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Apple on Track to Become First Trillion Dollar Company After Big Q3 Earnings

Higher iPhone price tag boosts revenue despite below-projections sales

Step aside, Amazon. Apple is on the verge of becoming the first $1 trillion company, after beating Wall Street expectations for Q3 revenue and earnings on Tuesday afternoon.

The tech giant reported earnings per share of $2.34 and $53.3 billion in revenue — pushing past analyst estimates of earnings per share of $2.18 and revenue of $52.34 billion, according Yahoo Finance. Sales increased 17 percent year-over-year.

Apple didn’t sell as many iPhones as Wall Street was looking for — 41.3 million compared to the 41.8 million analysts had projected — but revenue still increased 20 percent compared to the same period last year, thanks to the higher price tag on the iPhone X. The average selling price for iPhone was $724 — up from $606 last year.

Apple shares ticked up 2.5 percent in after-hours trading to $195.32 per share. The Cupertino, California-based company is now within striking distance of beating Amazon to the punch on a $1 trillion valuation. Apple needs another 3 percent push to hit the milestone.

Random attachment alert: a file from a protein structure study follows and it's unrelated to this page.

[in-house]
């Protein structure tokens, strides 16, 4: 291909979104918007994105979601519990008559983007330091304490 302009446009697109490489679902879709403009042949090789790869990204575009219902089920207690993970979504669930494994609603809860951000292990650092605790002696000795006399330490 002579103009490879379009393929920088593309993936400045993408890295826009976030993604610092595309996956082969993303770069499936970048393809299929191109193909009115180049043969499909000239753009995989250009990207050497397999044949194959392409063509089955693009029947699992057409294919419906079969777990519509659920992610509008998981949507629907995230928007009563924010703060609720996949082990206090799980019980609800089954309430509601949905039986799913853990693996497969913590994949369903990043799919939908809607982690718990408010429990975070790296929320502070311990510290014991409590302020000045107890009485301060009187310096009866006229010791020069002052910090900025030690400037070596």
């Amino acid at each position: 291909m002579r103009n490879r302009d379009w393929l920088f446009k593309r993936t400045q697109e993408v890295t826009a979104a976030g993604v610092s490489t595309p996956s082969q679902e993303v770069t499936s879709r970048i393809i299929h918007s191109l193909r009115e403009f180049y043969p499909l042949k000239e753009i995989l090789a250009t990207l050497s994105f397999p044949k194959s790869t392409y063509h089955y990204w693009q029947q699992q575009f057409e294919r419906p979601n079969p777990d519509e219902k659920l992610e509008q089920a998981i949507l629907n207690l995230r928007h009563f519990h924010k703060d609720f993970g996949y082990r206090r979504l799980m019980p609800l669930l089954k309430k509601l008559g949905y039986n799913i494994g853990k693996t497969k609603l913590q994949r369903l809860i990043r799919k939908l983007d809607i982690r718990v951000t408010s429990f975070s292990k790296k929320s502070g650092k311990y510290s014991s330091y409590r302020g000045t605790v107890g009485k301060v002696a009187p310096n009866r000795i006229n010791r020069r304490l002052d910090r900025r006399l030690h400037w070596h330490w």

“We’re thrilled to report Apple’s best June quarter ever, and our fourth consecutive quarter of double-digit revenue growth,” said Tim Cook, Apple’s chief executive, in a statement accompanying earnings. “Our Q3 results were driven by continued strong sales of iPhone, Services and Wearables, and we are very excited about the products and services in our pipeline.”

Apple gave investors more reasons to at least temporarily forget about a difficult earnings season for tech companies. The company raised guidance for the fourth quarter, projecting it would pull in between $60 billion and $62 billion. Apple’s presence in China continued to grow, with the company reporting $9.55 billion in sales in the country — a 19 percent jump year-over-year. Apple reported a $11.52 billion profit for the quarter.

Services — Apple’s wide-ranging sector encompassing the App Store, iTunes, and Apple Care — continued to grow at a rapid pace, increasing 31 percent from last year to $9.55 billion in sales. Cook pointed to the “thriving” App Store on the company’s earnings call, and found time to take a dig at its rival, Google, saying Apple’s apps have generated twice as much revenue.

Another standout: Apple’s massive cash hoard — something investors always like to point to — decreased $23.5 billion to nearly $244 billion.